Now back to reality, in a Teenager’s mind, everything is magnified, everything feels like the end of the world, everything looks bleak and hopeless (I know, I was one not too long ago), but it really isn’t (I know this now). The world is a HUGE bountiful place with kind, kindred souls, thrilling experiences, abundant beauty, and one would only get to know that when one chooses to live. Suicide is NEVER the answer.

I realized very young that suicide is not a solution at all – it merely transfers your pain on to your loved ones. Death (by accident/old age/illness) is a sort of loss that changes people, but death by suicide is the most cruel type of loss which haunts its survivors for the rest of their lives.

I have lost 2 friends to suicide, and I know how helpless, confused and angry we (our friends) felt when we were at the funeral, where it was too late, and nothing we said or did could bring our friends back.

Despite being someone who has dealt with depression, an abusive relationship, bad grades, low self-esteem issues, etc., in my teens and early 20s, and survived – I don’t normally talk about depression or suicide, not because I don’t want to, or because most people would not understand, or because of a lack of interest or ignorance, I don’t often talk about it because it makes people uncomfortable. I know this by experience. Sometimes reality can be so raw and uncomfortable, and just not polite conversation (and we all know how I feel about that).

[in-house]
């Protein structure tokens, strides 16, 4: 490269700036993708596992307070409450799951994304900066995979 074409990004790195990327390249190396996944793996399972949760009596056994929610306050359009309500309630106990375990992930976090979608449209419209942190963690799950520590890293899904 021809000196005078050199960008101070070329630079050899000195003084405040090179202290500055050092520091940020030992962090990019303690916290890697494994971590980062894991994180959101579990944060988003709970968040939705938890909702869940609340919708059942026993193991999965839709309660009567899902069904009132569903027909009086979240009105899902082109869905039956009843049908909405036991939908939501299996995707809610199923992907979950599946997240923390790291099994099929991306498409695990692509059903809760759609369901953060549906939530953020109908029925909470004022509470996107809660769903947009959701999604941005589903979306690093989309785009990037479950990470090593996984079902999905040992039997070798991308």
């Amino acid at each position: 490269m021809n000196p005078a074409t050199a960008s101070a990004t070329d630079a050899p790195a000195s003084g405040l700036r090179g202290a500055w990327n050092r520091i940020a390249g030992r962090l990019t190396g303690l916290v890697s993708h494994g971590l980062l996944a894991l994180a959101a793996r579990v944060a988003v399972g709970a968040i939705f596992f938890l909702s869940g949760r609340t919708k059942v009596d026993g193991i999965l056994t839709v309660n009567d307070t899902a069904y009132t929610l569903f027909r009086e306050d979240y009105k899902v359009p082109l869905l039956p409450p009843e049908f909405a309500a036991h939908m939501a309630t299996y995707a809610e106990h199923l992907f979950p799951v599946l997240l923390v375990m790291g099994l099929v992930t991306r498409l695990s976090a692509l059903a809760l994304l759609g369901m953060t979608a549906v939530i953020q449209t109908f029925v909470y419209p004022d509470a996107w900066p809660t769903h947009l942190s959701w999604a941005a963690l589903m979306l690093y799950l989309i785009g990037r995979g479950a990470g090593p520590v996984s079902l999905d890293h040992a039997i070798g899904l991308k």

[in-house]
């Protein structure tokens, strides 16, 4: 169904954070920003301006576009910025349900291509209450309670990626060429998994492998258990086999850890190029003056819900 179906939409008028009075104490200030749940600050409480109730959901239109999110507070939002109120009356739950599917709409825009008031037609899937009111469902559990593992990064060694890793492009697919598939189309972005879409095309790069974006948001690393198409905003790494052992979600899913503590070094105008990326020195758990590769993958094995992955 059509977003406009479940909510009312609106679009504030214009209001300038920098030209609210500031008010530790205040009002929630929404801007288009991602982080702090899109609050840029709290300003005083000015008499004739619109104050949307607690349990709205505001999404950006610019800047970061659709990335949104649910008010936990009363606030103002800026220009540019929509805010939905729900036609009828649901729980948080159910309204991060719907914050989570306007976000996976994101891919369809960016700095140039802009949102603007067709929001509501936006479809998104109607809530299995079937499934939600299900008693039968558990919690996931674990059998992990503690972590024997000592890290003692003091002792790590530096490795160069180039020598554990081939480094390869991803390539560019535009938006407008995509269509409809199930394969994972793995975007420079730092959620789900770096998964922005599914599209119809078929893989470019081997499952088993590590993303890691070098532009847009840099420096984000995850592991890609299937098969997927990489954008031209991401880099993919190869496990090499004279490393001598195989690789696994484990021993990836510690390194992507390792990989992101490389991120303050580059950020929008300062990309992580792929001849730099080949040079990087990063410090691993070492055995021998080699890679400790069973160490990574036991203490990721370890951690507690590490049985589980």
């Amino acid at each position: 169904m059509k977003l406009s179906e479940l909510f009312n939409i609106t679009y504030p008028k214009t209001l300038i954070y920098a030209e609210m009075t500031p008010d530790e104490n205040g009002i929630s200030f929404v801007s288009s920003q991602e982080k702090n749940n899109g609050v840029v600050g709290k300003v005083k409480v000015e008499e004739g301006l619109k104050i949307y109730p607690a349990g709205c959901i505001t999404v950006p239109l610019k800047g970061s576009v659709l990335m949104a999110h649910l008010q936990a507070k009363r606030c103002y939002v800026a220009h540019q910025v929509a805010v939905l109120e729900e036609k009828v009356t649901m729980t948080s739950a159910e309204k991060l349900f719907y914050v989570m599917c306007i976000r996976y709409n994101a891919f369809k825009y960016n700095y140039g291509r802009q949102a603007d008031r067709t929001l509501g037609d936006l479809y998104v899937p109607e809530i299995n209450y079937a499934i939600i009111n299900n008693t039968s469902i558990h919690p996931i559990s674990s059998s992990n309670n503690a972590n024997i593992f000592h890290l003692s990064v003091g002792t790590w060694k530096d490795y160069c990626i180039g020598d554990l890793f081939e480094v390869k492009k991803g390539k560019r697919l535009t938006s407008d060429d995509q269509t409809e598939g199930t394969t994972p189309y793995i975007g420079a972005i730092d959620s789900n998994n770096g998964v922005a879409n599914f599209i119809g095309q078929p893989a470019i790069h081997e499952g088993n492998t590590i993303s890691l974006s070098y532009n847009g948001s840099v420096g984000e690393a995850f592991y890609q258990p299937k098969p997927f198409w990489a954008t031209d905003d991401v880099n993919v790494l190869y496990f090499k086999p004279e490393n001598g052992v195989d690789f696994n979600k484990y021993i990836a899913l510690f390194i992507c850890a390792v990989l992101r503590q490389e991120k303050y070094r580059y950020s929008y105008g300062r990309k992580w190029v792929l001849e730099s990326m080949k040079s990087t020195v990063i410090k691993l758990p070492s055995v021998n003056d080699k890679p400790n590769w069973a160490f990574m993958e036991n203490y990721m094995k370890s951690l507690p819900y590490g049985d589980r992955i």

Even my two best friends haven’t heard me talk about this stuff, at least not in-depth, simply because, now, long after those days have passed, there is simply no need to rehash it and make them feel uncomfortable. Again this may have something to do with my love affair with “polite conversation”.

The point I am trying to make is, the need of the hour is not to make shows that glorify suicide or tip toe around issues like depression, it is to teach kids (by example) to be kinder, for us (as a society) to be more open and accepting of mental health issues, to make it okay for the young adults in our own lives to be able to talk to us, and instead of perpetuating the highly curated lives that people exhibit on social media, and dare to talk about the things that make people uncomfortable, not with the purpose of making someone uncomfortable, but to actually make a difference. To be able to help each other navigate through life.

And most importantly, so we don’t forget that Life is actually full of blessings – waiting to be noticed. As time has passed, MOST of my experiences (life lessons) make sense, when I look back. Every single experience I have had has made me who I am today. Every single time I’ve felt wronged by the world, I’ve also learnt that the world owes me nothing, it is up to Me to make a difference for myself. Every single time I have been faced with utter rudeness, I’ve taken away lessons on how I will never be. Every single time the world has given me difficulties, I have found people who love me no matter what. If any of those experiences were different, I would not be the me writing this post. Something about the butterfly effect comes to mind.

FullSizeRenderAll I’m trying to say is, if what I’ve said/written about here can make an impact on even one person to speak up, to acknowledge the hurt and begin the process of healing or get/offer help, I’d consider myself successful.

Until next time, lets be kinder to each other.